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What is Microbiology Really?

In theory what is it?

Microbiology is physics and medicine on a sub/cellular level. If you would like to know how the smallest parts of every living thing works, then this is the science for you. Microbiology deals with microorganisms (bacteria, viruses, mitochondria, etc) and their effects on other living organisms.

More than any other biological science, microbiology has the potential to be thoroughly engrossing, challenging, and rewarding. It is inherently very cool. Want to know how nerve impulses are affected by deadly flesh-eating viruses? Microbiology will tell you. Want to know how to chemically torture bacteria into lysis (destruction)? Microbiology will tell you. Want to cure aids, cancer, or west African monkey warts (made that one up) .. ? Microbiology will eventually tell you.

Of all the biological sciences, microbiology holds the most explanatory power. It is not unlike physics in its practice. Really, the answers you will get from it have more to do with the kinds of clever questions that you ask. And really, you must be clever to get anything out of it. I suppose that's what I really appreciate most; that the smarter you get, the more you will get to know.

That being said, as an undergraduate course of study, be prepared to for an unusual experience. I suggest that you get work in a lab. DO NOT get work in a biochemistry lab, or a genetics lab, unless the person is a microbiologist. I also suggest that you not get work with someone who actively recruits only undergrads. That is not the way to get the most out of this. You need someone with a vast amount of knowledge, someone who does not need other faculty to aid their work, and who expects a lot from you. That being said, you must get work with someone with guaranteed grants, and a lot of good graduate student help. Guaranteed grants (in the process of applying - RUN AWAY - A sure sign of a scientist that is not sure what they are doing. The best will always have money coming in) means the scientist is a good one. Good graduate students equals a good information resource for you.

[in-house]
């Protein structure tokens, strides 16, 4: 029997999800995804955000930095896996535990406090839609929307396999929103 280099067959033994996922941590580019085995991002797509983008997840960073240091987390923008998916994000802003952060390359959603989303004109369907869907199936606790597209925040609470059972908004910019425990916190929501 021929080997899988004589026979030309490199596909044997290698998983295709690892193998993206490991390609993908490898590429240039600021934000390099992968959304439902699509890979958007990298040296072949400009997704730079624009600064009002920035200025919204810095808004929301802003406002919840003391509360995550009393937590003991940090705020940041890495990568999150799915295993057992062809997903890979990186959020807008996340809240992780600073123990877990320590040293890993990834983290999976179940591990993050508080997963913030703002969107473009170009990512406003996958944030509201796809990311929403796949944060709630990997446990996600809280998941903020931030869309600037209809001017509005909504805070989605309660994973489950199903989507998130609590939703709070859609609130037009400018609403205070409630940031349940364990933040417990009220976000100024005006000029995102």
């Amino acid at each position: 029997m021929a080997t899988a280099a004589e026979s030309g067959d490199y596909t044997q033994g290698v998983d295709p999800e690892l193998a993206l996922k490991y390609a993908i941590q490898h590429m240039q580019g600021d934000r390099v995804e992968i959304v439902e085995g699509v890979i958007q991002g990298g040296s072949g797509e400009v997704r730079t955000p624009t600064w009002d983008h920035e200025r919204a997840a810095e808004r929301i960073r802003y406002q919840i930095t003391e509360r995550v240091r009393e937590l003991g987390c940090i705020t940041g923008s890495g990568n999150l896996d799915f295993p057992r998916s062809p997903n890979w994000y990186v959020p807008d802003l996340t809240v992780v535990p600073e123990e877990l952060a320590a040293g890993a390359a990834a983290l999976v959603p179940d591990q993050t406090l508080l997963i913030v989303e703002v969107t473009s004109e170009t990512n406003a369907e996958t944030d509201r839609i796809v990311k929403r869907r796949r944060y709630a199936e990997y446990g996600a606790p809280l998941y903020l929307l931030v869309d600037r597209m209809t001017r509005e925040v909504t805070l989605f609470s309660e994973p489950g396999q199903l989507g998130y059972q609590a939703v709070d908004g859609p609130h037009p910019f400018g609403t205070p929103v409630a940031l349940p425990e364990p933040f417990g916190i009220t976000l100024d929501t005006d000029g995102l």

I say this because the fun of microbiology is in the challenge of the work, and in the toys that you get to play with in the lab. Really, the challenge is not doing the experiments. That is just a lot of repetition. However, the challenge is to see the genius behind the experiments, to see what information and logic the experiment is trying to extract from the process. Really, it is not so much about what you do in the lab, as much as it is about where the experiment will take you.

In case you have gotten completely lost, allow me to sum up. Microbiology is a challenge in creating clever experiments. It rewards cleverness and punishes stupidity. Most often if you work with someone who is fantastic at it, you will be too. The key components to this fantastic scientist are; has grant money regularly, has smart grad students at work, will appreciate your need to be challenged. OK, on to bigger and better things.

Warning to all pre-med students. DO NOT go into microbiology. Pick biochem or chemistry, or general biology, or basket weaving. Unless you have a thirst for knowledge, this is going to suck big time. It is a lot of hard work. There is no glamour in studying microbiology. You will smell of chemicals every day after lab. The work will be very difficult, and what you learn will go too far beyond the MCAT to really help you do well on it. It will help you think analytically, which is what the test really looks for, so that's a bonus. However, you will not learn all the bones in the human body, which is something you will also need.

The classes themselves can be pretty interesting. They will NOT be taught by graduate students. You will get the best and brightest scientists teaching your classes. Don't be surprised if you are one of three undergrads in a class of twenty. The grad students will know more than you and will really talk at a high level. The classes will require some work to get to their level, but you are here for self-improvement, not to be lazy.

You are here because it is cool, not because you want a Mercedes Benz. Note: The best Microbiologists in the world still make more than the best doctors. So, if you want to be the best, you may get the car anyway.

Be prepared to have very few books and a whole heck of a lot of articles. You are at the boundaries of science, so in the time it takes a book to get published, things may change dramatically. This also translates in to cheaper classes, because the scientists will usually have enough clout to get you free copies of everything.